Goya | Sermon of Saint Bernardino of Siena

Goya painting - Sermon of Saint Bernardino of Siena

The Sermon of Saint Bernadino of Siena
1784 Oil on canvas
480 cm x 300 cm, 189 inches x 118 inches
Church of San Francisco el Grande, Madrid, Spain

This painting was commissioned by King Carlos III. Goya painted himself into the crowd, his self-portrait is the figure looking at the viewer on the right-side of the painting.

There are three Goya oil sketches for the painting "St. Bernardino of Siena"

1. Condesa de Villagonzalo Collection, Madrid Spain 62cm x 31cm

2. Bergua Olivan Collection, Saragossa, Spain, 140cm x 80cm

3. Condesa de Villagonzalo Collection (version #2), Madrid Spain 62cm x 33cm

The title of the final finished painting varies.

Writer Jose Gudiol calls it "The Sermon of Saint Bernard of Siena before the King of Aragon, Alfonso V" from "Goya", 1985, Abrams books, Page 19

Xavier de Salas calls it "St. Bernardino of Siena", page 176, "Goya" Mayflower Books, 1978

Frank Milner calls it "The Sermon of Saint Bernardino of Siena," page 36, "Goya" Bison Books 1995

The typical Spanish language title is: "San Bernardino de Siena predicando ante el rey Alonso V de Aragon"

Goya Oil Sketches for San Bernardino

[Below] The Real Basilica de San Francisco el Grande (Church of San Francisco el Grande) Photograph by Per Thorsen. Used by Permission. Per Thorsen photo site here.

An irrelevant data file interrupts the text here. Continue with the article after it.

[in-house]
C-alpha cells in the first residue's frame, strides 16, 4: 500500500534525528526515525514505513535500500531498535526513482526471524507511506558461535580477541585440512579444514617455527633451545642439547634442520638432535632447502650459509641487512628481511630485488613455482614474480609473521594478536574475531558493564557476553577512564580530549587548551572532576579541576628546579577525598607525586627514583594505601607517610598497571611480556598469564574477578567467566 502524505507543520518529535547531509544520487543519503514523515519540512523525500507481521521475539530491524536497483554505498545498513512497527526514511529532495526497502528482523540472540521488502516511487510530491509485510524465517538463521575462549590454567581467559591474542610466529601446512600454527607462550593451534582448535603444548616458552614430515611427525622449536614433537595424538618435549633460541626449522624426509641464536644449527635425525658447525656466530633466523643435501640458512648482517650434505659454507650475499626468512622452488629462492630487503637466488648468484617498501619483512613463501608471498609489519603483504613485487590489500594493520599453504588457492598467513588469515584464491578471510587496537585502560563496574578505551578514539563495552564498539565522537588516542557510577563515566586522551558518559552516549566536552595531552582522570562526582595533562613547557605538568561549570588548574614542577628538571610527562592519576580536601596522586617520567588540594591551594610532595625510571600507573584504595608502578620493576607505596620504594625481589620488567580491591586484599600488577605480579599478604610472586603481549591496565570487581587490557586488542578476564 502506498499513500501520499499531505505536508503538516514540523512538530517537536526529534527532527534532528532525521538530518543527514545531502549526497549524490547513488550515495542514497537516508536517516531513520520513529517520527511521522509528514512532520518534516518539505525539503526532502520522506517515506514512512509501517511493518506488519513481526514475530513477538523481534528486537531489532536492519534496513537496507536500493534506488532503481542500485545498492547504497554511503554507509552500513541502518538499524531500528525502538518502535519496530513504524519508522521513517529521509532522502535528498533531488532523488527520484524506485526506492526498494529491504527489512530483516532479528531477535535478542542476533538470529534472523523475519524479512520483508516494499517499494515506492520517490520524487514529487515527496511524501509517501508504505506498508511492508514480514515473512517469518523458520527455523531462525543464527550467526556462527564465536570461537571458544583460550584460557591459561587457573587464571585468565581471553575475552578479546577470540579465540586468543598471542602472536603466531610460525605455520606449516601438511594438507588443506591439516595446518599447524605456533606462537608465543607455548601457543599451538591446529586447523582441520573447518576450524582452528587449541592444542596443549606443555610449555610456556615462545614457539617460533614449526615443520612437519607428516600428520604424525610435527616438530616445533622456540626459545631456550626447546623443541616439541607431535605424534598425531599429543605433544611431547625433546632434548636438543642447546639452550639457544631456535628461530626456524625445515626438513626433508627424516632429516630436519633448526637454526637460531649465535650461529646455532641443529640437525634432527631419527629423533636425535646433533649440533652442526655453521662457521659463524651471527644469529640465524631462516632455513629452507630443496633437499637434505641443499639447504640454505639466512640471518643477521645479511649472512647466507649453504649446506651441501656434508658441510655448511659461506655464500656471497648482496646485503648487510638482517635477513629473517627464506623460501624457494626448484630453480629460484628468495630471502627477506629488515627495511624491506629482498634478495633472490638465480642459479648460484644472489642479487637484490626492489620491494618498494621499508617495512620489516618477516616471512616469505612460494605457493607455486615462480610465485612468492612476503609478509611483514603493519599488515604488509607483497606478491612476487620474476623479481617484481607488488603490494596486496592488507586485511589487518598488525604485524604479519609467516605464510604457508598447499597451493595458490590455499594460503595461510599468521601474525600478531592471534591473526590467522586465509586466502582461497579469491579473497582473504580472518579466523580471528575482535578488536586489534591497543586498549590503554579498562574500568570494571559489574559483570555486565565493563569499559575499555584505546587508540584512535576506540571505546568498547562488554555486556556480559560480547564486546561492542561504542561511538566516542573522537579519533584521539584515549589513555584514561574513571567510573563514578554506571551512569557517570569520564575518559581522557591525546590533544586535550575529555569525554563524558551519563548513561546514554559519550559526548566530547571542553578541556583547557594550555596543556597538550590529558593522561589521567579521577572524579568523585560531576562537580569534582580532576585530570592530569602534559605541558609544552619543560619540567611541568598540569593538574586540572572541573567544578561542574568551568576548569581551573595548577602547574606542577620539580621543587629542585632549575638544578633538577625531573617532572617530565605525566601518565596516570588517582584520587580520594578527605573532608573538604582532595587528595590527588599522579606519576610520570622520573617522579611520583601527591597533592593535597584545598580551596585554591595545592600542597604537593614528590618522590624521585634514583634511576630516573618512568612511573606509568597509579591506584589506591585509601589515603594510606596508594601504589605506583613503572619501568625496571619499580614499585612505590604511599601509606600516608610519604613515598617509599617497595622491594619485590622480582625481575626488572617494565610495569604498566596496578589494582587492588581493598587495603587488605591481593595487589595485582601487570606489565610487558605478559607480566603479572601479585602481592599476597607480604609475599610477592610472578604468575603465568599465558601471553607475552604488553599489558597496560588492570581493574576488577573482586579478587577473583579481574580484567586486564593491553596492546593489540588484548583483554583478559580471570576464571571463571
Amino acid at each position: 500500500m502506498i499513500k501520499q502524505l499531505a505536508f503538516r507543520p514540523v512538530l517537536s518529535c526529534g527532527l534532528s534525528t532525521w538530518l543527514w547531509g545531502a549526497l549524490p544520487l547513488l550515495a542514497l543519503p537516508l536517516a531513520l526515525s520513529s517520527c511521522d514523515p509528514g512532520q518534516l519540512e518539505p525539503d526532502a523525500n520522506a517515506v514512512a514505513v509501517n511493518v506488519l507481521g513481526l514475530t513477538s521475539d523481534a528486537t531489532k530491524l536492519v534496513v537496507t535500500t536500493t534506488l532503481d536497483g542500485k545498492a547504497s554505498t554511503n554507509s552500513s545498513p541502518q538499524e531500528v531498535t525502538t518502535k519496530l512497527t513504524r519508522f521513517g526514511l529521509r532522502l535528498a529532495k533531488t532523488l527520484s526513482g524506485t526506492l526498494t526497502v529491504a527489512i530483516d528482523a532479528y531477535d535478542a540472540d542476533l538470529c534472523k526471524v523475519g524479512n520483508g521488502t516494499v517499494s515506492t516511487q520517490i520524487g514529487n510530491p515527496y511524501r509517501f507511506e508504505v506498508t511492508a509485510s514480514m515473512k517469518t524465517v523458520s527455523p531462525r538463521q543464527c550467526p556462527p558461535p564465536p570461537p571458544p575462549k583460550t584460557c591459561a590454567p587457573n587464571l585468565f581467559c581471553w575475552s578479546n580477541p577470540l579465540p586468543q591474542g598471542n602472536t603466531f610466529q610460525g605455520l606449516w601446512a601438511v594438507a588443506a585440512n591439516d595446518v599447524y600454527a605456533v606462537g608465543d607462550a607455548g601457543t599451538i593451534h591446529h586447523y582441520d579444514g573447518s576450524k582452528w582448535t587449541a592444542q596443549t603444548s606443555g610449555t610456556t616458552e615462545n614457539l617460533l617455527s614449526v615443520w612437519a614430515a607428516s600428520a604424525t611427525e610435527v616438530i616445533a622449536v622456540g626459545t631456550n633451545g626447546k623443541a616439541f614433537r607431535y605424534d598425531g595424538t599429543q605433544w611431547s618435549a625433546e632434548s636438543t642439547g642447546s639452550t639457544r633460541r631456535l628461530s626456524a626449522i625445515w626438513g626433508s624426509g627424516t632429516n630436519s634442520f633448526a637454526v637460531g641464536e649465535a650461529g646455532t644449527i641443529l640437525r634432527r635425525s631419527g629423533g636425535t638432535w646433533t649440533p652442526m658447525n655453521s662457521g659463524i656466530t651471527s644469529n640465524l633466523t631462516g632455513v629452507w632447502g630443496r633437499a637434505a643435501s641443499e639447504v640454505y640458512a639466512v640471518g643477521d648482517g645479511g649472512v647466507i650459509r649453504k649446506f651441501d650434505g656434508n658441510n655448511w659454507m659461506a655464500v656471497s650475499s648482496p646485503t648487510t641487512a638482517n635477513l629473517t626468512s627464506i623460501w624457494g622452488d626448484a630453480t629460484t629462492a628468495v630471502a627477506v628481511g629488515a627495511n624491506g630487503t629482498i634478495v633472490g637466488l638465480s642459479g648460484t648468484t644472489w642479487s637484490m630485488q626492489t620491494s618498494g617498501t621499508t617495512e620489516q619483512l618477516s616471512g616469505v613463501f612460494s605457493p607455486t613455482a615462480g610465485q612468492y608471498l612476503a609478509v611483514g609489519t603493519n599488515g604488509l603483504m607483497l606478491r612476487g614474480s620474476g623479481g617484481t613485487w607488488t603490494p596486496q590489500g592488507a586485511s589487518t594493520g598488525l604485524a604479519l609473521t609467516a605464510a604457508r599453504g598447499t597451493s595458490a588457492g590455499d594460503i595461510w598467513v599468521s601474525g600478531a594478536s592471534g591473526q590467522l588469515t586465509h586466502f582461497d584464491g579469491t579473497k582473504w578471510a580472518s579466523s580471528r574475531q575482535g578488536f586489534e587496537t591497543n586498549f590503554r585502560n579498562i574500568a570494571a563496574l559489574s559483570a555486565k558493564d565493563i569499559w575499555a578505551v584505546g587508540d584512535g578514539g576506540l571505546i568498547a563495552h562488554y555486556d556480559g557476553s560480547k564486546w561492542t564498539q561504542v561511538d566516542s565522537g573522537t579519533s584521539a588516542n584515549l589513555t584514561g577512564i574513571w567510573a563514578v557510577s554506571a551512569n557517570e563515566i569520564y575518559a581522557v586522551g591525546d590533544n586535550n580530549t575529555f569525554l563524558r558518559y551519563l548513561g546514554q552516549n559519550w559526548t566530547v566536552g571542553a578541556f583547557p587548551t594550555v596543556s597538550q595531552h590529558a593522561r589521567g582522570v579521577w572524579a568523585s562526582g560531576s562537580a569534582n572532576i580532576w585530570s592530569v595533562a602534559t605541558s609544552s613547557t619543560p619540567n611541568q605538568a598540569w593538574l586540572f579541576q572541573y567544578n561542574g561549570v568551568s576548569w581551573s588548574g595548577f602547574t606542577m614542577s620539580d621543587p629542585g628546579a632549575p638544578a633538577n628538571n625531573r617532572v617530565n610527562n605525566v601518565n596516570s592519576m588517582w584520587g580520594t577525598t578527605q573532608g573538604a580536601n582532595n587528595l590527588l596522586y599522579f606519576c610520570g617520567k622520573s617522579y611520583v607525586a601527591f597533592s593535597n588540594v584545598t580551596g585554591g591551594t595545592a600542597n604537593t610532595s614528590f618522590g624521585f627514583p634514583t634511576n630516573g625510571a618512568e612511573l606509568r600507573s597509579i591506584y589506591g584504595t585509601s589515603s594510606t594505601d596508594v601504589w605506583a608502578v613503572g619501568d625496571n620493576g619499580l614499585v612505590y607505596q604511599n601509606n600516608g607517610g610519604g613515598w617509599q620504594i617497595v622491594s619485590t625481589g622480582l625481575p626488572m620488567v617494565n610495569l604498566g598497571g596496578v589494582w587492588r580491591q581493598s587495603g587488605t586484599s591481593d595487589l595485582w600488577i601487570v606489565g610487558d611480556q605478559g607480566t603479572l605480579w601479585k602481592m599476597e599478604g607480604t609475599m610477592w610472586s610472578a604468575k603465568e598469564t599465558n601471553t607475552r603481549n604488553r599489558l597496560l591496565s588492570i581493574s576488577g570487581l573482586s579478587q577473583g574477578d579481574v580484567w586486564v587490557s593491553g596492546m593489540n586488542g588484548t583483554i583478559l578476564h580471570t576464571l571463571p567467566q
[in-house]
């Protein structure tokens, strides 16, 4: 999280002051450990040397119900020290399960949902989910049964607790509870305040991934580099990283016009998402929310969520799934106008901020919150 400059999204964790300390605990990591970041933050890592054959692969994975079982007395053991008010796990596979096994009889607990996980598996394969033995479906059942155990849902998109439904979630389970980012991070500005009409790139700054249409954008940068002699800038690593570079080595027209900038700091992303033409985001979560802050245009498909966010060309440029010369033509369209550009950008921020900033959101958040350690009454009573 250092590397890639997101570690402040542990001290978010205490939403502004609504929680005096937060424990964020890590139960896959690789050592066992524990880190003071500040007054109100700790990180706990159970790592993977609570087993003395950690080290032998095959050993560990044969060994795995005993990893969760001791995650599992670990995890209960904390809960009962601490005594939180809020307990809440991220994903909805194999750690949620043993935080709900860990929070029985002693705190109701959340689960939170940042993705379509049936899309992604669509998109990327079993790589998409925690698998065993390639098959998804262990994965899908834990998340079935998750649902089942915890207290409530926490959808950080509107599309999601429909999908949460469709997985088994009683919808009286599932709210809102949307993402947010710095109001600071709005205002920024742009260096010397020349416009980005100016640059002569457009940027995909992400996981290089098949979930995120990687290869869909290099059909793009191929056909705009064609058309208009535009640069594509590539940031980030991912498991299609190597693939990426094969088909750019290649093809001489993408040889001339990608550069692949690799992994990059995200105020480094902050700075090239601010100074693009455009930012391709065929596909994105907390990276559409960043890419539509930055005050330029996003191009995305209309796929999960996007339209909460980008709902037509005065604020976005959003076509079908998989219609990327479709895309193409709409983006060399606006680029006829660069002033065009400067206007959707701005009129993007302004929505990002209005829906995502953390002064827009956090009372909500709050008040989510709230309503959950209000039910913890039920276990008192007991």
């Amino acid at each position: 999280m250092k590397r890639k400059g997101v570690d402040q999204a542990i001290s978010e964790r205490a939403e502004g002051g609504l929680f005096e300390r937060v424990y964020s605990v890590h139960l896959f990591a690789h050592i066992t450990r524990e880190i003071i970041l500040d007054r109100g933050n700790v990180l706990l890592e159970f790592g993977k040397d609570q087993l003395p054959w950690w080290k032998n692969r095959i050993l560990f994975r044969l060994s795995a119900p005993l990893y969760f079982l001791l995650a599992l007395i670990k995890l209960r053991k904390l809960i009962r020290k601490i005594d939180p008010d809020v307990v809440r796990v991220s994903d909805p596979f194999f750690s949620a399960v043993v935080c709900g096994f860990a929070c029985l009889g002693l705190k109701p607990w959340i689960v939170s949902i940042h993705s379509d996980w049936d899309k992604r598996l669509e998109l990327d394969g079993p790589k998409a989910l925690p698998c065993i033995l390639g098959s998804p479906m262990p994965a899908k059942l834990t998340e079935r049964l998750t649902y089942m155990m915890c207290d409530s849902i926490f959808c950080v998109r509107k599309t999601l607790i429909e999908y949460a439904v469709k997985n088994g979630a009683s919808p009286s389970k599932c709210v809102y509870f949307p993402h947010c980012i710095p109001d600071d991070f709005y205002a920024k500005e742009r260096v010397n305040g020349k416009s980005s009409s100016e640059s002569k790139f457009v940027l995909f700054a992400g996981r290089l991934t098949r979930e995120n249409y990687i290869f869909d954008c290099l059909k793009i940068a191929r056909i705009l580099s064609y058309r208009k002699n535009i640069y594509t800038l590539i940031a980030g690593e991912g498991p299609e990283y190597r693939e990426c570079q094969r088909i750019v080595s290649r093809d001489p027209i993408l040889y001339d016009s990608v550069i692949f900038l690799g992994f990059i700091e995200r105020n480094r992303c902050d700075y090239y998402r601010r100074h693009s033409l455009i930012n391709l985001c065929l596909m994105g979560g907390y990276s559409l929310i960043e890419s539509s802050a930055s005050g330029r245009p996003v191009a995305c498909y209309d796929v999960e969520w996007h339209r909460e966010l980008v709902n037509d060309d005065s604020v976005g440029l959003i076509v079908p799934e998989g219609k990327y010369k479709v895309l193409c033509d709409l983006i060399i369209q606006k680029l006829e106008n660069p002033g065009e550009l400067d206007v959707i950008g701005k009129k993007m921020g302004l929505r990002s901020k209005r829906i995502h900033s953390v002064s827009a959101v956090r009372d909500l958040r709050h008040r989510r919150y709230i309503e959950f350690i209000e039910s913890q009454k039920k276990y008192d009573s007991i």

San Francisco el Grande


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Goya Ephemera

"From this headlong seizure of life we should not expect a calm and refined art, nor a reflective one. Yet Goya was more than a Nietzschean egoist riding roughshod over the world to assert his supermanhood. He was receptive to all shades of feeling, and it was his extreme sensitivity as well as his muscular temerity that actuated his assaults on the outrageous society of Spain." From Thomas Craven's essay on Goya from MEN OF ART (1931).

"...Loneliness has its limits, for Goya was not a prophet but a painter. If he had not been a painter his attitude to life would have found expression only in preaching or suicide." From Andre Malroux's essay in SATURN: AN ESSAY ON GOYA (1957).

"Goya is always a great artist, often a frightening one...light and shade play upon atrocious horrors." From Charles Baudelaire's essay on Goya from CURIOSITES ESTRANGERS (1842).

"[An] extraordinary mingling of hatred and compassion, despair and sardonic humour, realism and fantasy." From the foreword by Aldous Huxley to THE COMPLETE ETCHINGS OF GOYA (1962).

"His analysis in paint, chalk and ink of mass disaster and human frailty pointed to someone obsessed with the chaos of existence..." From the book on Goya by Sarah Symmons (1998).

"I cannot forgive you for admiring Goya...I find nothing in the least pleasing about his paintings or his etchings..." From a letter to (spanish) Duchess Colonna from the French writer Prosper Merimee (1869).



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